FREMONT — Police officials said Thursday the man an officer fatally shot in late August along a major city roadway was pointing a handgun at the officer and “motioning as if he was pulling the trigger.”
The shooting unfolded just seconds after Fremont Police Ofc. Jesse Hartman encountered 22-year-old Kevin Victor Johnston, of Hayward, on the dirt median along Auto Mall Parkway near Southlake Common, around 6:04 p.m. on Aug. 25.
Police say Johnston matched the description of a man who shot and critically wounded another man in a mobile home park about 45 minutes before the encounter with police occurred.
Some video of the incident was captured on Hartman’s in-car camera, but audio was not recorded “due to an equipment malfunction,” Acting Police Chief Sean Washington said during a press conference Thursday.
After Hartman, a plainclothes officer in an unmarked vehicle, spotted Johnston, Washignton said Hartman activated his car’s emergency lights and siren, exited his car, and identified himself as a police officer.
Johnston was shirtless and carrying a small stroller that appeared to have a white t-shirt in it.
Johnston “dropped the stroller, grabbed the white t-shirt from the seat, and raised it towards Ofc. Hartman in what appeared to be a shooting stance,” and “motioned as if he was firing a handgun at Ofc. Hartman,” Washington said Thursday morning during a press conference.
Washington said Johnston then “suddenly dove towards the stroller and again reached into the seat,” retrieved a handgun, and pointed it at Hartman, while “motioning as if he was pulling the trigger.”
Hartman “engaged the suspect and fired multiple rounds from his department-issued handgun, striking the suspect numerous times,” Washington said.
Police officers developed a plan to approach Johnston in a group to remove the gun from his hand. “Once the firearm was separated from the suspect, officers provided first aid at about 6:19 p.m.,” Washington said.
Paramedics pronounced Johnston deceased at 6:23 p.m., police said. Hartman was not injured.
While the incident is still being investigated, Washington said he’s confident “the officers acted in accordance with the law and our policies, so I think this is pretty clear cut that this was a justifiable shooting.”
Hartman was not wearing his body-worn camera at the time of the incident. Acting Captain Eric Tang said Hartman was coming from an investigation in another city and had his body-worn camera in a charging dock in his car.
Hartman responded to the call “in an investigative role to help, and then happened to see the suspect right when the sergeant was putting out the description, so he didn’t have a chance to put his body camera on,” Tang said.
By activating his emergency lights and siren, Hartman triggered the in-car camera to begin recording, police said.
The audio was not captured on Hartman’s in-car camera system because “the microphone was bad,” Tang said Thursday, and said it has since been replaced.
The man who was shot in the mobile home park is still in the hospital in critical condition with “life-threatening injuries,” Washington said.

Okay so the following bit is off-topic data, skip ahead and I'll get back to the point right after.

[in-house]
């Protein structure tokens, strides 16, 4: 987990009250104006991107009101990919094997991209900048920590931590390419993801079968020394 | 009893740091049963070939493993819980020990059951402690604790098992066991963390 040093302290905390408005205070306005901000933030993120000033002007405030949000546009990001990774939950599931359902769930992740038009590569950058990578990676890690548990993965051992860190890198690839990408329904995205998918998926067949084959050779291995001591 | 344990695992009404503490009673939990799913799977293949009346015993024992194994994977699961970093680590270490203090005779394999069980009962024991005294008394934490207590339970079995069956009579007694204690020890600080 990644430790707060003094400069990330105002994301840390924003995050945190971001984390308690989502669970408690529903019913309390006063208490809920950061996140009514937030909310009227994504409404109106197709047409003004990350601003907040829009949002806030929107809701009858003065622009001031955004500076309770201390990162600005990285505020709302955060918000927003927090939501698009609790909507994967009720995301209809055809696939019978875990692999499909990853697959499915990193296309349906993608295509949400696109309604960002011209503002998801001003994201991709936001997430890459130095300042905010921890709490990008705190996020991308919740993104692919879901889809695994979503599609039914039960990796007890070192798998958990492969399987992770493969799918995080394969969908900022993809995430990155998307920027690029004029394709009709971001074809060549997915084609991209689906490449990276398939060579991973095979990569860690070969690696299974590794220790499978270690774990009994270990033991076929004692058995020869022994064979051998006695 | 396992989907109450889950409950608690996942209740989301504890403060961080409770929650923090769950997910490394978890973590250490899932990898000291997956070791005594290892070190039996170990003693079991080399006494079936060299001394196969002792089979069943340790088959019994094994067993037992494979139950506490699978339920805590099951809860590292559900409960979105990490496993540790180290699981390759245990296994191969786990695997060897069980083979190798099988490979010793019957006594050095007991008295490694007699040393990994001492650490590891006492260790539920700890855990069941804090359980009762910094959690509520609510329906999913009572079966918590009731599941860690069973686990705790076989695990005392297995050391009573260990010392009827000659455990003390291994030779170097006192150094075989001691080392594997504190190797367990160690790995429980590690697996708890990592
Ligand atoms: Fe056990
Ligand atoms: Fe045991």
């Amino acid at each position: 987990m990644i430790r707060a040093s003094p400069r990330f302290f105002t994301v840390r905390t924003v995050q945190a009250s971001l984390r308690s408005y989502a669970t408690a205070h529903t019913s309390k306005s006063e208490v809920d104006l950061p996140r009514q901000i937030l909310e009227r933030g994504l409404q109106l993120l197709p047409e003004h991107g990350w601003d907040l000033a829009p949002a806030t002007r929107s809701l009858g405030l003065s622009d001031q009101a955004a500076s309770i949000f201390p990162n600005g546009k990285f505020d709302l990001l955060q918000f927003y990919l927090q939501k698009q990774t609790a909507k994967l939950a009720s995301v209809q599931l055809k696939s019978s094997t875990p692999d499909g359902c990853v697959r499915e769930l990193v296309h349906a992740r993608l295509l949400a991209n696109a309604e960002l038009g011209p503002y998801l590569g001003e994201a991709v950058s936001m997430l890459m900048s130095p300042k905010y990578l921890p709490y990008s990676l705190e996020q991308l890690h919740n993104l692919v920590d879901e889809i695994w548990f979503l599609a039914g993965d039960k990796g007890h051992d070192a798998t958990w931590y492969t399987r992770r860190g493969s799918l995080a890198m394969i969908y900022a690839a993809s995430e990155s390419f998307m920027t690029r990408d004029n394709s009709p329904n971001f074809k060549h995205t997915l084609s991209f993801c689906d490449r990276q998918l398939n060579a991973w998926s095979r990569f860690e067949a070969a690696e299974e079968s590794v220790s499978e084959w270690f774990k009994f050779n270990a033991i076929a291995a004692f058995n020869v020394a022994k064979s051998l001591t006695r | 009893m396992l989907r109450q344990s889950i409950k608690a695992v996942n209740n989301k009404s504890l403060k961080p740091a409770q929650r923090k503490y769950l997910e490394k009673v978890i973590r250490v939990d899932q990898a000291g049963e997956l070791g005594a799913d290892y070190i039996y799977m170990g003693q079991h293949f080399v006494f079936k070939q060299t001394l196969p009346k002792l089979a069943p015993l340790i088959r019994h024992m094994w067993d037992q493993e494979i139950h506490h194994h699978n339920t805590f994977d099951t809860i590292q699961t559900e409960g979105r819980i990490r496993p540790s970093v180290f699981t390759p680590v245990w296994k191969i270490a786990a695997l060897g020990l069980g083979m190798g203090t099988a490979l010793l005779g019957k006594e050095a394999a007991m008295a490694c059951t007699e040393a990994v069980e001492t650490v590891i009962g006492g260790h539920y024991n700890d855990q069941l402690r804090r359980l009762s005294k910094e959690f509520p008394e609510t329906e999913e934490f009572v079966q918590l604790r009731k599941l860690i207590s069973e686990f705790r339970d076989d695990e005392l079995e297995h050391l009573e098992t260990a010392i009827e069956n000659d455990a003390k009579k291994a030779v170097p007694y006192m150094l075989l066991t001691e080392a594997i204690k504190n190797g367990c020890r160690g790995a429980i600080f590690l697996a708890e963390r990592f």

That shooting was reported to police around 5:19 p.m. on Aug. 25 by a woman who called 911, and frantically told a dispatcher a man had been shot in the head on Winnipeg Terrace in the Southlake Mobile Home Park.
Around 5:24 p.m., officers arrived and found a man with a gunshot wound who was taken by ambulance to a hospital. Police were able to identify the suspected shooter in part by viewing a private home surveillance camera that captured Johnston, walking with a severe limp, as he left a backyard and exited toward Auto Mall.
Police said it’s still not clear what motivated the first shooting, and said Johnston appeared to have stolen the victim’s car.
Tang said that Johnston, the man he is suspected of shooting, and the woman who called 911 to report the first shooting, “are all associated to one another,” and had arrived at the mobile home park together that day.
Washington said the gun Johnston used during the incident was painted white, and had Glock brand markings. Washington said the gun had a serial number on it, but there has not been any record of ownership found yet.
It was missing a magazine when police took it from Johnston’s hand, though detectives found a magazine near the first shooting victim’s stolen car, and Washington said it was the magazine missing from the gun.
Washington and Tang both said they believe Johnston may have fired one round at Hartman during the incident, as a spent bullet casing was found inside the gun’s chamber. However, no bullet was recovered at the scene where Hartman encountered Johnston.
Tang said an expended casing was found at the scene of the first shooting, and no other shootings were reported until the encounter between Hartman and Johnston occurred.
“We believe that he actually shot a round at the officer, so that would account for the spent casing in the chamber of the gun,” Washington said.
“We’ll never know for sure, sometimes when there’s a shootout, you don’t hear the other round coming at you,” Tang said.
Police said Johnston had a warrant out for his arrest for several felonies, including carjacking, being a felon in possession of a firearm, carrying a loaded firearm in public, and possession of a controlled substance while armed, among others.
The shooting on Aug. 25 marked the fourth shooting by Fremont police this year, three of which have been fatal.